Ethics vs. Morality

Published: June 6, 2012

By Jim Lichtman
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A recent e-mail from friend and colleague Jamie O’Boyle directed me to a news story from The Catholic Sun, an online newspaper from the Dioceses of Phoenix, Arizona.

Father Thomas Williams, dean of moral theology at the Rome’s Pontifical Regina Apostolorum University in Rome, “who has appeared over the years as a church analyst for CNN, CBS, ABC and Fox News has been removed from public ministry after admitting he had a relationship with a woman ‘a number of years ago’ and fathered her child.

“[Williams] worked extensively for Sky News in Britain covering church and ethical issues. For both NBC and Sky News, the priest covered the final illness and death of Pope John Paul II, the 2005 papal conclave and the election of Pope Benedict XVI. Besides previous work for a number of networks, he was a consultant on Vatican affairs for NBC and MSNBC. He is the author of a 2008 book titled Knowing Right From Wrong: A Christian Guide to Conscience.”

“It seems like another example,” Jamie writes, “of the difference between ethics and morality. An ethical priest knows that it is wrong to have an affair. A moral priest doesn’t do it. Ethics is relatively easy. Morality is hard.”

Jamie’s comments imply a question that frequently comes up, namely: what’s the difference between ethics and morality? Jamie seems to suggest that morality carries a deeper level of commitment than ethics, and there’s some truth to that.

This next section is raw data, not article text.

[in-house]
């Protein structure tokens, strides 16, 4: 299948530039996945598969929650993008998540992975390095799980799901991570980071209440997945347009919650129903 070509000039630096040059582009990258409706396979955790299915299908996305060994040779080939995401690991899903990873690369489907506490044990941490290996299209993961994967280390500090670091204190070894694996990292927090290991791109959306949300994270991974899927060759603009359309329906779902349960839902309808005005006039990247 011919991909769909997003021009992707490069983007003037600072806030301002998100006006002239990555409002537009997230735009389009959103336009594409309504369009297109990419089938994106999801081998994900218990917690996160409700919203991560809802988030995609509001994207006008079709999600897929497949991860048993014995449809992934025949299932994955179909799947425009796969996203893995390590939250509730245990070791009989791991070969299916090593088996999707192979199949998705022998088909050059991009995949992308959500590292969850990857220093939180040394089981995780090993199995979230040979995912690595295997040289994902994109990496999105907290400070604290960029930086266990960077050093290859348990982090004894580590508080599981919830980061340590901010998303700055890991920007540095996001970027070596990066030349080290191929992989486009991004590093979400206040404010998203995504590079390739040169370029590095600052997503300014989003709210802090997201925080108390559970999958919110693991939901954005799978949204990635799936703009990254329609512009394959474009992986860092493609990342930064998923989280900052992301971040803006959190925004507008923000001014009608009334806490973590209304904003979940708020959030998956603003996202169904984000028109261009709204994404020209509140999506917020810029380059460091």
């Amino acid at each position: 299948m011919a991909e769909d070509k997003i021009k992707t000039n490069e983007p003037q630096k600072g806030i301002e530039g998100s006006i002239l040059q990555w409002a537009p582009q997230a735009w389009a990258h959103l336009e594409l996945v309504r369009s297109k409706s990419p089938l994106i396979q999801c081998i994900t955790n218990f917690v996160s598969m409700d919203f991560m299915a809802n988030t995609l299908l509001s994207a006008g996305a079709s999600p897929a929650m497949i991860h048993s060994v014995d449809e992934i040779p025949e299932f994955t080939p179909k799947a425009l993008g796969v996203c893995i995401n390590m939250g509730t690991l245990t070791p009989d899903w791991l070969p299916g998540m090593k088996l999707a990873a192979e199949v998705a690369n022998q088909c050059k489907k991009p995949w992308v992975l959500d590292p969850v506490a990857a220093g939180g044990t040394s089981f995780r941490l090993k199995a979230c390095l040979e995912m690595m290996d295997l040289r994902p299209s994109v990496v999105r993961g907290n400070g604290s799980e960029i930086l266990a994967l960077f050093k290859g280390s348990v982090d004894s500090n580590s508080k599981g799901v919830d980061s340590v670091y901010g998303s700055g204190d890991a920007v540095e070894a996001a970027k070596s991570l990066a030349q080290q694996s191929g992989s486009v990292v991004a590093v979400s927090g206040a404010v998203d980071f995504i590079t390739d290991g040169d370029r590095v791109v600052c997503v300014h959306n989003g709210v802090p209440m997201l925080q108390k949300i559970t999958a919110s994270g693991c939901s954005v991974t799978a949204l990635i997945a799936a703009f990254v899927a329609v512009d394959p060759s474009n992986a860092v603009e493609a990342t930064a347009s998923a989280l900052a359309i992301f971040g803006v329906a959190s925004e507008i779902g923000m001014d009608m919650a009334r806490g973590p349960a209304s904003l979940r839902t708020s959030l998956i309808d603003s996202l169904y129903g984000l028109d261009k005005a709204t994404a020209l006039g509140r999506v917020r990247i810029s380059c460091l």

While there is considerable overlap, morals and morality tend to be associated with a more personal concept of what we believe and value as they relate to religion, sex, drinking, gambling, etc. The Catholic Church, as well as some cultures, look upon premarital sex as immoral behavior. For practicing Catholics, having sex before marriage is wrong.

Ethics refers to standards of conduct which indicate how one should behave based on moral virtues and principles arising out of beliefs about what is right, good and proper.

“Ethical values transcend cultural, ethnic and socio-economic differences,” writes ethicist Michael Josephson. The six, core ethical values of Trustworthiness (honesty, integrity, promise-keeping, loyalty), RespectResponsibilityJustice & Fairness,Caring and Civic Virtue & Citizenship carry a universally applicable meaning within a code of behavior.

From the standpoint of ethics, premarital sex between two consenting adults would not be unethical as long as one is causing no harm to another.

In looking at the actions of Father Williams one could say that in having the affair, he was both unethical and immoral. He violated his vow of chastity – a specific occupational (and ethical) standard for priests in the church; and he acted immorally in violating church doctrine itself which not only forbids premarital but extramarital sex.

However, Jamie says, “An ethical priest knows that it is wrong to have an affair. A moral priest doesn’t do it.”

While that statement could be true, I cannot completely agree.

An ethical decision-maker not only demonstrates aconsciousness of what is right, good and proper behavior, they can be just as committed as a moral individual by practicing what is right, good and proper. In that sense, ethics is as easy or as difficult as morality. It all depends on the level of commitment by the individual. I do agree with Jamie’s suggestion that ethical behavior is driven by our cultural and personal moral values.

However, whether we call it moral integrity or ethical integrity, the intent should remain the same: strive to stand up for your beliefs about right and wrong; be your best self, resist political, social, and economic pressures that may cause you to act against what you know to be right, good and proper. And demonstrate the kind of commitment and courage to act out of your best self even when it may cost more than you want to pay.


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